Wendy Glavin, Founder & CEO, Wendy Glavin Agency
Having worked for 35-years in the marketing communications industry, I’ve learned that that smaller agencies are faster, cheaper, and more agile than large agencies. Void of layers and politics, small agencies make internal culture a priority, focusing on client’s needs rather than short-term gain.
Large agencies operate and are organized by departments, including, account services, account planning, creative, finance, accounting, production, media buying, human resources and facilities, research, IT, online development and traffic. Layers of people require clients to pay big fees.
In contrast to larger agencies with long, vertical, and parallel structures, smaller agencies have teams of specialists in marketing, public relations, social and digital media that manage the process, from start to finish. They help nurture one another, have a shared voice, and are more incentivized to deliver top quality work.
Deloitte’s Research Report, “Predictions for 2017,” suggests today’s organizations cannot succeed in silos—so people who “fit the culture” and feel comfortable communicating throughout the company also tend to be most effective as individuals. In most cases, it means making teams smaller, creating more open office spaces, creating new cross-team roles, and often changing functional leadership.
With budget cuts, brands are moving away from hiring large agencies that work in silos, have rigid processes, multiple teams, are inefficient, and are outsourcing to smaller firms that are nimble, charge lower fees, offer transparency, and take risks.
“Flexible,” “collaborative” and “responsive” were the superlatives of agility bestowed upon the best agencies in a survey of over 100 Gartner clients. Marketers now oversee or heavily influence customer experience, digital commerce and business innovation. “Small and midsize agencies can operate in ways that larger agencies, in particular, agencies part of larger holding companies, cannot,” said Jay Wilson, research director, Gartner for Marketers. Gartner, January 2017
Then there’s the question of who’s on the team? Once marketing companies and advertising agencies’ directors, business development teams, and planners pitch and gain new business, lower-level staff are assigned to do the work.
Smaller agencies do equivalent work. After team pitches, and obtaining the business, the same people do the work. Agencies become partners, extensions of the brand and are the voice of the company.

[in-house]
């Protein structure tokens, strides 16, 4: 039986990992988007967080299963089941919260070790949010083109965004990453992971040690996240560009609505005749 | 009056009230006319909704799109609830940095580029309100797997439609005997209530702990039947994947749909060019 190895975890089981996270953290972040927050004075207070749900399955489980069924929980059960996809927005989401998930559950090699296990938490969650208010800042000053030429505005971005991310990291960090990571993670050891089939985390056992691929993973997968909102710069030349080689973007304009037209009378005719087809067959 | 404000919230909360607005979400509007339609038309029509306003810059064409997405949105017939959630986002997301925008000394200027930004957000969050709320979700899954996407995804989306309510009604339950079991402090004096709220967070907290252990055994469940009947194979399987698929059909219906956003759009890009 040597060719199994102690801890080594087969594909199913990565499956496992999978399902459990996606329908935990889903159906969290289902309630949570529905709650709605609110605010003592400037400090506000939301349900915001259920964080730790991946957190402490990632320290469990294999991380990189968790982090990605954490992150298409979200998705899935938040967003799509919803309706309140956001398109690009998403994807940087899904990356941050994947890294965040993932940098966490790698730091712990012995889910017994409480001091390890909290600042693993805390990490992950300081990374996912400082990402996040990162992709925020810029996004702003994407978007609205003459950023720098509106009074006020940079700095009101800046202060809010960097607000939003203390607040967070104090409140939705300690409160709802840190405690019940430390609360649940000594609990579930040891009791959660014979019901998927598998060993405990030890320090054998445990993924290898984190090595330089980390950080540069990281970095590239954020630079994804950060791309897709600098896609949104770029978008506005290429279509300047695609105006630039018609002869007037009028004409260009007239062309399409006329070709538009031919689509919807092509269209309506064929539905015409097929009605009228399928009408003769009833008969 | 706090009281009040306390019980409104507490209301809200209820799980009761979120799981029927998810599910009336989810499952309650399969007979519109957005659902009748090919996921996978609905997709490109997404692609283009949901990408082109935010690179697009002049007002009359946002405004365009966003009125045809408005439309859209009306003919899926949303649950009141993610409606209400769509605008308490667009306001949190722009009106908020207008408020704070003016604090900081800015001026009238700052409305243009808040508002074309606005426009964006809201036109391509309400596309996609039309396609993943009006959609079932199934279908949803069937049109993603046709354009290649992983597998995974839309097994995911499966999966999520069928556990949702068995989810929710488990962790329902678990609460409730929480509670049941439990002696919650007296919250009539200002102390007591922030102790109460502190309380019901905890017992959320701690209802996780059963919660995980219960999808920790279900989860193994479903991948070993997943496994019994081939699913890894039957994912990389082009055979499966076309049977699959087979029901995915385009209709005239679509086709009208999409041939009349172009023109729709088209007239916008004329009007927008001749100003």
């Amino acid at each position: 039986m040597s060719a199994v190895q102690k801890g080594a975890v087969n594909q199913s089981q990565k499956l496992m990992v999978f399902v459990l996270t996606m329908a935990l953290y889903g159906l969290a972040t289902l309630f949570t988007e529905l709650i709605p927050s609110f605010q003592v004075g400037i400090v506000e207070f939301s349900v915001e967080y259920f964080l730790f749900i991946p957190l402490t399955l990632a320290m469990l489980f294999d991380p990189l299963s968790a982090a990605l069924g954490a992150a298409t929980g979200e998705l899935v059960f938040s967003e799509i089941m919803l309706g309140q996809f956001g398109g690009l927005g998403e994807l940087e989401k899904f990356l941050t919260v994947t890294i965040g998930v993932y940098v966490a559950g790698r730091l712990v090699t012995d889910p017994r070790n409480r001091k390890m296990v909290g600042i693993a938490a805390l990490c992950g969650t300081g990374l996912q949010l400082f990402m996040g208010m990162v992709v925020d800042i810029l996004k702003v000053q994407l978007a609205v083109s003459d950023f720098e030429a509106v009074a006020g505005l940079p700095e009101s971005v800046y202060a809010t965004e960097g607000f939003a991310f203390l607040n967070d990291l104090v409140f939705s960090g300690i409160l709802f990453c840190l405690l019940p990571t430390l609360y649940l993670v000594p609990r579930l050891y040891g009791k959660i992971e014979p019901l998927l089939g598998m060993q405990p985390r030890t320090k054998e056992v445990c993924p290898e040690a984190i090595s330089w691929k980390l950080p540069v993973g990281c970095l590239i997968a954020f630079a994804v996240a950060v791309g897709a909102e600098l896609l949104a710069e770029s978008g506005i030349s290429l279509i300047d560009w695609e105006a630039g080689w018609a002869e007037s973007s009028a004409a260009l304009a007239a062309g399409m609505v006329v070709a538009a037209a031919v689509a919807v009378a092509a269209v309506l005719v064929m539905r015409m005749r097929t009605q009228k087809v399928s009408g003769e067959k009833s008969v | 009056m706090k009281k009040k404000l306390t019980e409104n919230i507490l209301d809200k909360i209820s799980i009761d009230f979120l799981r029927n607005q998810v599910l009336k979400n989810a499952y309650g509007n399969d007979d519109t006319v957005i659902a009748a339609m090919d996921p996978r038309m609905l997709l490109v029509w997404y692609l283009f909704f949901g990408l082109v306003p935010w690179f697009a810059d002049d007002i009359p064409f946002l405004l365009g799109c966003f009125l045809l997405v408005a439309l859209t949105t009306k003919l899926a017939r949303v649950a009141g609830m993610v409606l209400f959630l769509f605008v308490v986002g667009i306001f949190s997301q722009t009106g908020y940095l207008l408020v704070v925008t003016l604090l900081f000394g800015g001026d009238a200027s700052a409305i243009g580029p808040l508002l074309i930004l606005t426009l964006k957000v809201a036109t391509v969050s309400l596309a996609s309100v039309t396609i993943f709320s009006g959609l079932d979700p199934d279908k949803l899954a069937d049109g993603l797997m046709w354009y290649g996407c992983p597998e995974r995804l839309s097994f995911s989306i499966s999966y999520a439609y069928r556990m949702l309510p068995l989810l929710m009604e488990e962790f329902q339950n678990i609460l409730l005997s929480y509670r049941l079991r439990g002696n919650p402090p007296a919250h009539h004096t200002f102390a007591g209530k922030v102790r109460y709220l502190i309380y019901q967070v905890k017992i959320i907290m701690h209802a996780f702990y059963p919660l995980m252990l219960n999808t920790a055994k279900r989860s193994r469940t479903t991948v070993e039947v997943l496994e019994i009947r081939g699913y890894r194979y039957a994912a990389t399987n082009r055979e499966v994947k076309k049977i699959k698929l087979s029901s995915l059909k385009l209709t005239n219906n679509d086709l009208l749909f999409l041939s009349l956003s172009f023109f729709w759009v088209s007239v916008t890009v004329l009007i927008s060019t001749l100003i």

Ten criteria for evaluating smaller agencies:
- Do they have in-depth knowledge of your industry sector, customers and market environment?
- Do they challenge underlying assumptions for more creative problem-solving?
- Do they have a results-oriented track record?
- Do they have strong testimonials from former and current clients?
- Do they have a culture of team spirit and collaboration?
- Are they original, risk-takers and open to constructive criticism?
- Is the partnership beneficial to both agency and client? Consider working together for a period of three-months to find out.
- Are they knowledgeable about the latest business, marketing and industry trends?
- Do they know best in-practice current B2B or B2C strategies and tactics?
- Can they shift roles and deliverables based on the target audience, not the internal business model?
Boutique agencies are often overlooked because of their size. But today, success depends on immediacy and adaptability. The approval process within a large agency may take days or weeks, whereas smaller teams offer quicker turnarounds, and expertise, since small firms cannot afford to pad their employees.
For example, having worked for several agencies, when I was a $150.00 per hour employee, the firm billed me out at $450.00 per hour. Even interns, that are paid $20.00 per hour, are billed out at $60.00 per hour.
The stigma of bigger is better no longer exists. There are many reasons to choose small agencies. While corporate America has been “downsizing,” the rate of small business “start-ups” has grown, and the rate for small business failures has declined. The small business sector is growing rapidly. – U.S. Small Business Association, 2017
In fact, 68 percent of the approximately 50,000 advertising and public-relations services establishments in the U.S. employ no more than five workers. “Remember small is the new big.” Forbes, 2017.
About the Author: Wendy Glavin is Founder and CEO of Wendy Glavin Agency. Wendy is a 30-year veteran of corporate, agency, consulting and small business ownership. From General Electric to Burson-Marsteller, Wendy’s experience spans a wide variety of industry sectors in B2B2C. Wendy Glavin Agency has big agency know-how, an entrepreneurial spirit, agility and is customer-centric. Please contact Wendy at: http://wendyglavin.com/